Anglican Communion not terminal, just in need of attention18 September 2015 | by Archbishop David Moxon | Comments: 1
Nobody with an interest in Christianity in the 21st century can have missed the recent challenges of the Anglican Communion. As a Primate who took part in three Primates’ Meetings and two Lambeth Conferences over the last two decades, these Anglican troubles have been written into my soul.
It is good news that Archbishop Justin Welby has decided to call a meeting of the Primates in January. This has been described in some parts of the media as a “crisis summit”. This misses the point. The reality is that we are over the crisis point – the moment when an illness could go one way or the other. We passed that many years ago. No province has declared formal schism and no province has created a body separate from the Anglican Communion.
What we have, however, is an unresolved situation where we have not fully worked out all our relations with each other.
In the Catholic church, the model of the church invests “full, supreme, and universal power over the whole Church” in one Bishop, “a power which he can always exercise unhindered”. The nature of the Anglican Communion has a concept of authority which is diffused globally.
The Archbishop of Canterbury, often described as the primus inter pares (first among equals), has an authority of honour, based on the power to declare who is in communion with him and the power to convene. At heart his authority is relational, and this is something Justin Welby has focused his first two years on. He has visited every province of the Anglican Communion and every Primate, and we are seeing the fruits of this labour now, in this meeting.
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Archbishop Welby has also made conflict resolution a hallmark of his life and ministry, working (at risk to his own life) for this in Nigeria and bringing about an agreed way forward over women bishops in England that many thought would be impossible.
So what does he want to do? The scandal of Christian disunity – and, within that, Anglican disagreement – is that there are so many things in the world we could do so much better together. Christians are being slaughtered; climate change threatens our way of life; humans migrate in numbers unseen for over a thousand years; potential disciples, especially in the West, see our disunity and look no further.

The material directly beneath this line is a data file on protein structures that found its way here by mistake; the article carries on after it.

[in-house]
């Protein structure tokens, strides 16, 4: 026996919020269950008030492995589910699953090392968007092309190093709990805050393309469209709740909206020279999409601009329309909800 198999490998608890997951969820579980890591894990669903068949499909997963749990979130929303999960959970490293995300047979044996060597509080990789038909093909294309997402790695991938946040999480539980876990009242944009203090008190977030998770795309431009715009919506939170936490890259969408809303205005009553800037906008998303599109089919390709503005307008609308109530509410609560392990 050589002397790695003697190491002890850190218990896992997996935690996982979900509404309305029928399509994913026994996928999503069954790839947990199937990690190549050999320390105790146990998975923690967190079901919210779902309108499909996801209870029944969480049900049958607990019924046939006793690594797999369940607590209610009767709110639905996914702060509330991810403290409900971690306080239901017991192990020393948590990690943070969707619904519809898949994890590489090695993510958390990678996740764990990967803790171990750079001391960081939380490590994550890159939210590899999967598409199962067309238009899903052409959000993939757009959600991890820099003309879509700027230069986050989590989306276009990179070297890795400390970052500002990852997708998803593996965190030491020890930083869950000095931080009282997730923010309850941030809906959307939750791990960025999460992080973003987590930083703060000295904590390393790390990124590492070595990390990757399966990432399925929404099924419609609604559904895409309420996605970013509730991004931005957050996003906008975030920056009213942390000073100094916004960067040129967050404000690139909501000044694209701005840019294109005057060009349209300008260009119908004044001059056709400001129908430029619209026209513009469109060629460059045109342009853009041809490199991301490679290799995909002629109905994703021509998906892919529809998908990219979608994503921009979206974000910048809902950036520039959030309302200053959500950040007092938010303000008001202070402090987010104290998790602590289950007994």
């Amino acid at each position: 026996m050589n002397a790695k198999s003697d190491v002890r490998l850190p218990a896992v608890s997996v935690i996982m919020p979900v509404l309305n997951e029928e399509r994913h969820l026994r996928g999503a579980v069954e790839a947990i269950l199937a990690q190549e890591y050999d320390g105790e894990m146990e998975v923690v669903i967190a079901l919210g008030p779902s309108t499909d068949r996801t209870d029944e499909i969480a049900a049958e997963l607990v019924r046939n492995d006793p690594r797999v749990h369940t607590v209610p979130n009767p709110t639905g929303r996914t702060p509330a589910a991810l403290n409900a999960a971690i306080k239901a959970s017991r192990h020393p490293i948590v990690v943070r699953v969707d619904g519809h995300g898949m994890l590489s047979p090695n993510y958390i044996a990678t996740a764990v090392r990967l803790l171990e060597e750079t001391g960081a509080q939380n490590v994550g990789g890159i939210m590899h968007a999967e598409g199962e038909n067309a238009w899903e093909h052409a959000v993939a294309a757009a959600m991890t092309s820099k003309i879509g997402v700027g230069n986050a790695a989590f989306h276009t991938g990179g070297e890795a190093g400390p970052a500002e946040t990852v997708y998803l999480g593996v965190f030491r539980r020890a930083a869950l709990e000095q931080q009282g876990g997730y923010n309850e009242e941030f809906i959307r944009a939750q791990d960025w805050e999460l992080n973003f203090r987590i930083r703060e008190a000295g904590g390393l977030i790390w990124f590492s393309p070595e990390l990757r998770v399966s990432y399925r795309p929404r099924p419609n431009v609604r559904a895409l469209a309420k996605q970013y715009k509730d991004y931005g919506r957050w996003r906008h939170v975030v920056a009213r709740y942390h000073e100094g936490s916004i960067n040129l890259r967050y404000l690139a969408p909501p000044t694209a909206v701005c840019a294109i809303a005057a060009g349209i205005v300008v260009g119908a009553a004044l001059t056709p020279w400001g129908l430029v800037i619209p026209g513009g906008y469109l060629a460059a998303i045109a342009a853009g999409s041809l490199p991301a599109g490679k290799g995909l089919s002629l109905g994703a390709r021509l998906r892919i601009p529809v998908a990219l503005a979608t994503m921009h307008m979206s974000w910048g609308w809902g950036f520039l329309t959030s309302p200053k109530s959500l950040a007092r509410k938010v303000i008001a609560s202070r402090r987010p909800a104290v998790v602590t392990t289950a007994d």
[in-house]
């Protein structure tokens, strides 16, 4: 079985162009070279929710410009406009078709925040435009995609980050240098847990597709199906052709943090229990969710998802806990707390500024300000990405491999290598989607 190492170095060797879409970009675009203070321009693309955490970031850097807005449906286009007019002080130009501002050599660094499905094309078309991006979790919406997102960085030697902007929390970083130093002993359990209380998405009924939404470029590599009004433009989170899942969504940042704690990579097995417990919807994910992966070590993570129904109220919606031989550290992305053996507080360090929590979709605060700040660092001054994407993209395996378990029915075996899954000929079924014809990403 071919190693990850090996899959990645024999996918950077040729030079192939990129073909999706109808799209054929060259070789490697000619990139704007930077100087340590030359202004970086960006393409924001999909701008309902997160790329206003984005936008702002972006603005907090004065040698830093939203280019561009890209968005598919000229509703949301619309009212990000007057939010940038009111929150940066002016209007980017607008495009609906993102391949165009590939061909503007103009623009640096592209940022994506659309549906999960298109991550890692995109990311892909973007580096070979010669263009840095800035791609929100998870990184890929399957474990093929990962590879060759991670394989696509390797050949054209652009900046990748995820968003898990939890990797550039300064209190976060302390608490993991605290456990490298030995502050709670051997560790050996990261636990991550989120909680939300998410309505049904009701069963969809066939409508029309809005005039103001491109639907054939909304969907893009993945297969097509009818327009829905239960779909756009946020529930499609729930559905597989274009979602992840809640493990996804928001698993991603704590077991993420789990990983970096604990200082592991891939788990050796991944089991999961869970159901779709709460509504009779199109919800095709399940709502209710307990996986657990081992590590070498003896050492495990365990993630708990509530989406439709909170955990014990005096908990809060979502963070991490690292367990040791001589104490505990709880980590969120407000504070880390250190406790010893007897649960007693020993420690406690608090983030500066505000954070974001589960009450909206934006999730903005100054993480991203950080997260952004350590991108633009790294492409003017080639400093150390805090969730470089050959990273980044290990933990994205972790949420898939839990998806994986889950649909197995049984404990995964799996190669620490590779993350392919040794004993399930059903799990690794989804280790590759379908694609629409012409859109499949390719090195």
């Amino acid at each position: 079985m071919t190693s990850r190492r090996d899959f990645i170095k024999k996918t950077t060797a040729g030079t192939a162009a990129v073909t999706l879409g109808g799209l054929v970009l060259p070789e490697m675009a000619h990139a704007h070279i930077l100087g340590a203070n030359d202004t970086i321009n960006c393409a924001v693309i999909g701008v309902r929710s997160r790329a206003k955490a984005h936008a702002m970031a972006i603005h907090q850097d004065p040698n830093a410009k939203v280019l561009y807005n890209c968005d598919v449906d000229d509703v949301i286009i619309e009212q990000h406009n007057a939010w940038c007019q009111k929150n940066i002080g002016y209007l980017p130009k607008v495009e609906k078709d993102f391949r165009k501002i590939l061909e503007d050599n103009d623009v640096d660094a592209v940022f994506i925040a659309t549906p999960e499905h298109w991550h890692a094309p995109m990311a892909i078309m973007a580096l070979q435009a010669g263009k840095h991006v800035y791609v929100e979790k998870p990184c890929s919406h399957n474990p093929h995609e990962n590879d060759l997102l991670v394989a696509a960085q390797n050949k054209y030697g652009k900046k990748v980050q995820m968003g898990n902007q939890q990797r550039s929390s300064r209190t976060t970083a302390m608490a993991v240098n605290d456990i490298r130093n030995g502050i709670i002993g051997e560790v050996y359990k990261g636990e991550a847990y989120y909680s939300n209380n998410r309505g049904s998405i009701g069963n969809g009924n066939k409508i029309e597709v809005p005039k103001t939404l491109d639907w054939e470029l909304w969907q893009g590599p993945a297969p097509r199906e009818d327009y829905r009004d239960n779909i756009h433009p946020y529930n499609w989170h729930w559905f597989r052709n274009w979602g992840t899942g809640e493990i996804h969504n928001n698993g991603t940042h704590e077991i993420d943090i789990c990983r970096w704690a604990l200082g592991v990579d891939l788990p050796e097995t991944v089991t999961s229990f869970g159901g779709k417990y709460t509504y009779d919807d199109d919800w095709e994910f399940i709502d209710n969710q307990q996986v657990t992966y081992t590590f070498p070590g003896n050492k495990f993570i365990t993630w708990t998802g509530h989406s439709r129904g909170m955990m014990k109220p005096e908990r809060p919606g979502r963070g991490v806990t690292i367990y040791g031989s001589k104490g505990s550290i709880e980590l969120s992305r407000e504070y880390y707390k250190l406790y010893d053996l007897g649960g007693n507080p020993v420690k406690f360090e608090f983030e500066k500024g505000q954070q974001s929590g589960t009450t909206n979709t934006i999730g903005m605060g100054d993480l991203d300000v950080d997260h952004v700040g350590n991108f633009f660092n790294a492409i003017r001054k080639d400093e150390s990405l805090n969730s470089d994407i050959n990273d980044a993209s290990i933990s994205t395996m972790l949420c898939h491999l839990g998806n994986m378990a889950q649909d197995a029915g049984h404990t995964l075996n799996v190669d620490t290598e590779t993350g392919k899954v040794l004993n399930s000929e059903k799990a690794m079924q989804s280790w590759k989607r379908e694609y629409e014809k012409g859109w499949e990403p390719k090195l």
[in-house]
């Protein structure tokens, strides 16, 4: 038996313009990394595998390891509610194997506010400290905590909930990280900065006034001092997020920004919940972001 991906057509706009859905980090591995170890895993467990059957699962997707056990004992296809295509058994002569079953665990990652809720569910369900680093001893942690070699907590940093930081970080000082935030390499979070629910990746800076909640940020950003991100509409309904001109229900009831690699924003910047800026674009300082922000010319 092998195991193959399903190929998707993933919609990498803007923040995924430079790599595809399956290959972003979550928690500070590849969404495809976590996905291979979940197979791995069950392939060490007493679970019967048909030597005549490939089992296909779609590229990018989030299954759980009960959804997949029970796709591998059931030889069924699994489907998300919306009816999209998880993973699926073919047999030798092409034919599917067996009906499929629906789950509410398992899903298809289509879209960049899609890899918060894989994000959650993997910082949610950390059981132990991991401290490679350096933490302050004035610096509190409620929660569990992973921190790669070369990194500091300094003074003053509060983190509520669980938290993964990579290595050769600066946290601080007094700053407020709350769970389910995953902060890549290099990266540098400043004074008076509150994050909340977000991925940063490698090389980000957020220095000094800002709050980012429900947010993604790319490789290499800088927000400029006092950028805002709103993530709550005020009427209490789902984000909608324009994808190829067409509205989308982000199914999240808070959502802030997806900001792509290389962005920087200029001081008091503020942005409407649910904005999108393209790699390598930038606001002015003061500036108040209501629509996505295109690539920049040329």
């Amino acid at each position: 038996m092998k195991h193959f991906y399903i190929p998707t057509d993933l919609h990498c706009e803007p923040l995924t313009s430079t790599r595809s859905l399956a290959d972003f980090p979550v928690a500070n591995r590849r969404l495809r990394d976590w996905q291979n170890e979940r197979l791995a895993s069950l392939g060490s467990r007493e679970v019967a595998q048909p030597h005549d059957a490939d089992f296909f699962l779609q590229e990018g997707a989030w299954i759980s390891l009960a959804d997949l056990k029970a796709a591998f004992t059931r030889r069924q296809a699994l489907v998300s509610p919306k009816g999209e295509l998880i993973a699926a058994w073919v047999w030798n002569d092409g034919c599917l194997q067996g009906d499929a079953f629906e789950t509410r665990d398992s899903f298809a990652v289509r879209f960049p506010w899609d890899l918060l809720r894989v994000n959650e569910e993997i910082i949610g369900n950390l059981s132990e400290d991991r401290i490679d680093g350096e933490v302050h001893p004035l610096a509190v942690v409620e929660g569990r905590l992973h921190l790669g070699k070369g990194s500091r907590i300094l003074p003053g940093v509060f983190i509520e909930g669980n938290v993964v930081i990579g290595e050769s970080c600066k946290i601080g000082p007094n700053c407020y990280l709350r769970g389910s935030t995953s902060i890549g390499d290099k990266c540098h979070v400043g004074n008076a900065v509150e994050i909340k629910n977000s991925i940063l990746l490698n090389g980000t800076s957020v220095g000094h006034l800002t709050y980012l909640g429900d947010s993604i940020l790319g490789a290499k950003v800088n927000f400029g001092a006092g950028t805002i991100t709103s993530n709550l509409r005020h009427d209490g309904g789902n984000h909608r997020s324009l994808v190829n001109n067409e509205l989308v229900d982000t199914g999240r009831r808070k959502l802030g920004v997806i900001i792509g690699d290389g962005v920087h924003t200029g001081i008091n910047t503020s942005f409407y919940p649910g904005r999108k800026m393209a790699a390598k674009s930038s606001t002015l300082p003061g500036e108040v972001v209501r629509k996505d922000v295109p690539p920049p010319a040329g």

Archbishop Welby is exploring how we can work together ecumenically on some of these issues, and he wants the Anglican Communion to show how united efforts, despite disagreement, can nurture lasting fruit in these areas. How can we learn to disagree well and to continue to love each other and serve the common good?
To do this we need to establish what, allowing for theological diversity, is the highest possible common ground of unity. One of the tragedies of disunion is how we focus on the matters we disagree about.
The reality is that we agree on so much. Anglicans have no disagreement about core credal doctrine; the question comes in the diversity of interpretation of that doctrine and its outworking in subsidiary issues. We have recently agreed guidelines for understanding the authority of the bible and its interpretation.
What will this common ground of unity in diversity look like? It is likely to retain that basic definition of being an Anglican, being in communion with the Archbishop of Canterbury, that communion being defined by something similar to the earlier portions of the Anglican Covenant which was mooted some years ago. Provinces, however will have different levels of relationship with each other, some very close, some very distant.
The analogy doing the rounds is of a family that sleeps in separate bedrooms but still live in the same house and still eat at the same table. Perhaps another analogy could be spokes on a wheel.
You might think “how is this different from the reality now?” That is very much the point. We have already come to a position where relationships are complicated but, crucially, not ended. In what some might call “classic Anglican style” we have arrived at what might be a contemporary via media, or middle way: the “high common ground”.
Not only is this resolution absolutely vital for the Anglican Communion internally, but also for our ecumenical relationships. We pray for the restoration of the full visible unity of the universal church, characterised by unity in diversity within the Anglican Communion and between the global churches. We need to find agreed ways of being together and agreed ways of working with other Christians coherently, despite our differences.
This Primates’ Meeting will, by the grace of God, help bring it about.
Archbishop David Moxon, is the Archbishop of Canterbury’s representative to the Holy See and Director of the Anglican Centre in Rome. He was Primate of the Anglican Church in Aotearoa, New Zealand & Polynesia until 2013.
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